Article headline
Eats

Zoning Out Zomato: Here's Why Restaurants Are Boycotting It

Zomato is going through a crisis. More than 1,200 restaurants have boycotted it till now. So what is Zomato doing wrong and how can it win back its customers?

While Zomato started making the news for all the right reasons with its sharp reply in a case of religious intolerance towards one of its drivers, the company’s image has gone downhill from there.

The Current State

Last week, Zomato personnel in Kolkata threatened to go on strike, as they protested that the food they were being asked to deliver was hurting their religious sentiments. In addition to this, they also aimed to protest against the lack of medical facilities for them and inefficient payout systems. “The company knows everything, but in spite of helping us, they are using false allegations against us,” Mousin Akhtar, a delivery employee said.

However, over the past few days, things have taken a turn for the worse. The #Logout campaign, which started off in Gurgaon spread like wildfire across the country. As part of the campaign, more than 1,200 restaurants across the country have begun to delist themselves from food delivery and table reservation aggregators such as Zomato, Swiggy, Dineout etc.

The movement is in revolt against the deep discounting practiced by these companies. The restaurants are also against the table reservation services provided by these apps, which eventually affects their business model. “The #Logout movement started in Gurgaon two days back has turned into a nationwide one, which just shows how restaurants across the entire spectrum have been suffering from the deep-discount epidemic,” said National Restaurant Association of India (NRAI) president Rahul Singh.

While the restaurant led movement is against all food delivery aggregators, Zomato seems to be the worst hit. More than 500 restaurants blacklisted the company in Ahmedabad, in spite of them seeing a 30% drop in sales owing to the boycott. They claimed that the heavy commission charged by Zomato was eating into their profits, while also accusing it of indulging in poor business practices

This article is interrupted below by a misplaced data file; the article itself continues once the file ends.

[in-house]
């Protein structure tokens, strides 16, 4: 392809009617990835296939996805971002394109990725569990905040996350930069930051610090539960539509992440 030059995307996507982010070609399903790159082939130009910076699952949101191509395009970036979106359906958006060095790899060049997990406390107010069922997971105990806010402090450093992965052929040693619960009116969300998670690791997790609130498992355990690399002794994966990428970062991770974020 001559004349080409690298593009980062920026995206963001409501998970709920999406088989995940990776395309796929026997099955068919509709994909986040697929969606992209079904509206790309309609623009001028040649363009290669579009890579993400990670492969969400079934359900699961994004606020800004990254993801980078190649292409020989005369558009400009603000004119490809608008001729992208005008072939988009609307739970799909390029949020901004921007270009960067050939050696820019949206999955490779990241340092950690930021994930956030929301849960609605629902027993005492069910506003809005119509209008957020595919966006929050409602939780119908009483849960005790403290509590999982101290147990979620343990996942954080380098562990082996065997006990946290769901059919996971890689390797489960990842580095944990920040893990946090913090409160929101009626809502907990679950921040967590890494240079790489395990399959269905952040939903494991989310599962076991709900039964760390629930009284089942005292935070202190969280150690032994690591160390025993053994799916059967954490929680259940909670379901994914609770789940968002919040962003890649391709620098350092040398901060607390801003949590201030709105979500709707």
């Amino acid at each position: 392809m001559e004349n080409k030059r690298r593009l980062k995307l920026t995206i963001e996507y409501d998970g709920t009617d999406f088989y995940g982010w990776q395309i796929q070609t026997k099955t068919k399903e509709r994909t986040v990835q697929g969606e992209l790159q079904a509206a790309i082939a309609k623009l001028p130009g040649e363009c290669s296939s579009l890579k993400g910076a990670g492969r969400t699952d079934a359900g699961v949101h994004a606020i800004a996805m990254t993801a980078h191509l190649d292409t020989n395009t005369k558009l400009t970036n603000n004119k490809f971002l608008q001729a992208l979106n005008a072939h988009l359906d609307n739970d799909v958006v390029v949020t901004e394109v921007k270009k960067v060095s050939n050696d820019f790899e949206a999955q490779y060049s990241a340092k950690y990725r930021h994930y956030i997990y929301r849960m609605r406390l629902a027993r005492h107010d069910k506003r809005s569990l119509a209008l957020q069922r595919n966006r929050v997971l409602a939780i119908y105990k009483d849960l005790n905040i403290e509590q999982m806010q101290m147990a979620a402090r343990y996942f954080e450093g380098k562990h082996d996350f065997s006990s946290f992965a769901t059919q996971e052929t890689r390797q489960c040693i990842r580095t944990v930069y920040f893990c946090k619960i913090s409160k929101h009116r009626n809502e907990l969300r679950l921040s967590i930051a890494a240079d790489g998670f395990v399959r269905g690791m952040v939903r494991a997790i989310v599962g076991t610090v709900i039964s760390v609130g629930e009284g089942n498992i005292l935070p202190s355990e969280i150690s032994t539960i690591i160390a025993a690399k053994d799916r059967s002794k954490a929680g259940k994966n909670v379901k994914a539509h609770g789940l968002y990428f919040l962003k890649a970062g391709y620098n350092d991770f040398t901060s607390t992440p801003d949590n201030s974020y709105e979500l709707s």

The situation is the same in Kerala. Members of the Kerala Hotel and Restaurant Association (KHRA), which has decided to boycott the aggregators, are worried that food delivery will do to them what Ola and Uber did to drivers: initially help widen their reach but eventually kill their earnings, especially through heavy discounting.

Why Are Restaurants Against Deep Discounting?

In theory, associating with food aggregator apps seems a must for any restaurant with ambitions. These apps provide delivery personnel and last-mile connectivity, helping the restaurants expand their reach. The deep discounts are given by these apps also help in generating a greater volume of customers for the restaurants. However, for all its rewards, deep discounting also hurts consumer behaviour. Food delivery apps hold the potential to switch customer loyalty from the restaurant to the app in the long run, thus affecting the number of customers that order from a particular restaurant. A Zomato user, for instance, may go for the cheapest or closest option rather than picking a restaurant deliberately.

It is feared that once the food delivery aggregators have enough clout over the $700 million industry, they will be in a position to manipulate the market in a manner which is most suitable for them.

The Issue With Zomato Gold

It is not only the disassociation with Zomato that is affecting the company, but its partners are also boycotting it in protest against the various services provided by the app, such as Zomato Gold

Recently 450 restaurants in Pune decided to stop accepting Zomato Gold, citing aggressive discounts and loss of business.